Tiananmen victim 'surprised' to be allowed into HK
An activist whose legs were crushed by a tank during the 1989 military crackdown in Tiananmen Square has arrived in Hong Kong to join locals in activities marking the 23rd anniversary of the bloodshed.
Fang Zheng, 46, flew in from his home in San Francisco on a Chinese passport and will be allowed to stay in Hong Kong until Wednesday.
The Hong Kong Alliance in Support of Patriotic Democratic Movements in China invited him to the city to attend a series of events, including the candle-light vigil in Victoria Park on Monday.
Today, Fang is expected to visit activists from the Federation of Students who yesterday started a 64-hour hunger strike outside Times Square in Causeway Bay.
'I have come to talk to people, especially young people, so that they can know the truth about the June 4 killings,' Fang said. 'The most effective weapon to fight the communist regime is to refuse to forget what the government wants us to forget, and to refuse to forget what the government has done.
'We June 4 activists overseas have always known that Hong Kong people are still very much concerned about June 4. We are very moved.'Shielded by the 'one country, two systems' policy guaranteed by Beijing, Hong Kong is the only place on Chinese soil where large-scale activities marking the Tiananmen Square killings are tolerated.
'We want the truth, we want vindication, we want the perpetrators to be brought to justice,' added Fang, who was a student athlete when he lost his legs under a tank during the crackdown.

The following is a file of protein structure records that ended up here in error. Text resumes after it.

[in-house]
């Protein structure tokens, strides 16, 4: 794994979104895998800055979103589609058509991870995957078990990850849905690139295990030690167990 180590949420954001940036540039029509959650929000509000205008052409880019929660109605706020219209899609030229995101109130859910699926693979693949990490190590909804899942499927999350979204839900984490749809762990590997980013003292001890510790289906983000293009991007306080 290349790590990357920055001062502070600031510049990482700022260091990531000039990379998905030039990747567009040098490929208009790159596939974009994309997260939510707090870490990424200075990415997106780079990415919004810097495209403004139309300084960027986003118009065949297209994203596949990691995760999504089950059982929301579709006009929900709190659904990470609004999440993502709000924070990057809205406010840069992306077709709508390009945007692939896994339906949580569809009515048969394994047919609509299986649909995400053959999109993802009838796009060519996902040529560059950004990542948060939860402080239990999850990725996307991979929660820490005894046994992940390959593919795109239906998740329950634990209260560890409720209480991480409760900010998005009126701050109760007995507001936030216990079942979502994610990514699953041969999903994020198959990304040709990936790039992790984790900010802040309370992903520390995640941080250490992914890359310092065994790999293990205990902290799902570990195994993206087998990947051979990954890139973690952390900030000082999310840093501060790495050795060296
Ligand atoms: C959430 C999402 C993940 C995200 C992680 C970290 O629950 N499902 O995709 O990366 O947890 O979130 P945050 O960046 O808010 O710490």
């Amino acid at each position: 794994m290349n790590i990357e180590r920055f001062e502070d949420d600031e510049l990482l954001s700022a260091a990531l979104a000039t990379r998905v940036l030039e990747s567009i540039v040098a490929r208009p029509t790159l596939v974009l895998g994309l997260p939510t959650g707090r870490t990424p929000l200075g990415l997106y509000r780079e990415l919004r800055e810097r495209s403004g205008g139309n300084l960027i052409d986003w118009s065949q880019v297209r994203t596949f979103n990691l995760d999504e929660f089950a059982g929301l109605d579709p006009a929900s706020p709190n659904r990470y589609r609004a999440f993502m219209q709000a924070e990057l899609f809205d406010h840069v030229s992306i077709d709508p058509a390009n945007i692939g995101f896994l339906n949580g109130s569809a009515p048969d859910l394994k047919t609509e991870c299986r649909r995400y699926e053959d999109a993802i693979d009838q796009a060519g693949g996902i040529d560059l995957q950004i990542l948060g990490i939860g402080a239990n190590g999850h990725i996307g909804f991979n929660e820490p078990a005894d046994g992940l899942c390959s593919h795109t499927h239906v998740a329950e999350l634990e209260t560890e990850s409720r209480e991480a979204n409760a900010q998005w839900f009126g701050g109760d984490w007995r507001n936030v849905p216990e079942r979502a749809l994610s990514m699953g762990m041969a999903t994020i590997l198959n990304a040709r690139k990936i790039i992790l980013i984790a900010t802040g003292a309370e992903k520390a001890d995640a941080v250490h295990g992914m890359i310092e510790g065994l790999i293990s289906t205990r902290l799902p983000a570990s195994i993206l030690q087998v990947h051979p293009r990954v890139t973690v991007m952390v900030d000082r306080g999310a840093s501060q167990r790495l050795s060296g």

He said he had been persecuted by the government ever since. He left China and moved to the United States in 2009.
Fang said he was surprised that he had been allowed into Hong Kong.
Alliance chairman Lee Cheuk-yan said he was also a little surprised that Fang had not been barred from the city by the immigration authorities.
'We don't think the Hong Kong government has loosened its grip. We suspect it was because Fang has a relatively low profile and is not so well known as other activists,' Lee said.
Last year, the Hong Kong government refused a visa application by Wang Dan , a leader of the 1989 protests, to come to Hong Kong to attend the funeral of Szeto Wah, the alliance's founder and former chairman.
Meanwhile, pan-democrats last night staged an 'alternative motion debate' outside the Legislative Council complex, calling for vindication for those killed on June 4. The motion was supposed to be discussed in the Legislative Council, but the debate has been delayed by the pan-democrats' filibustering.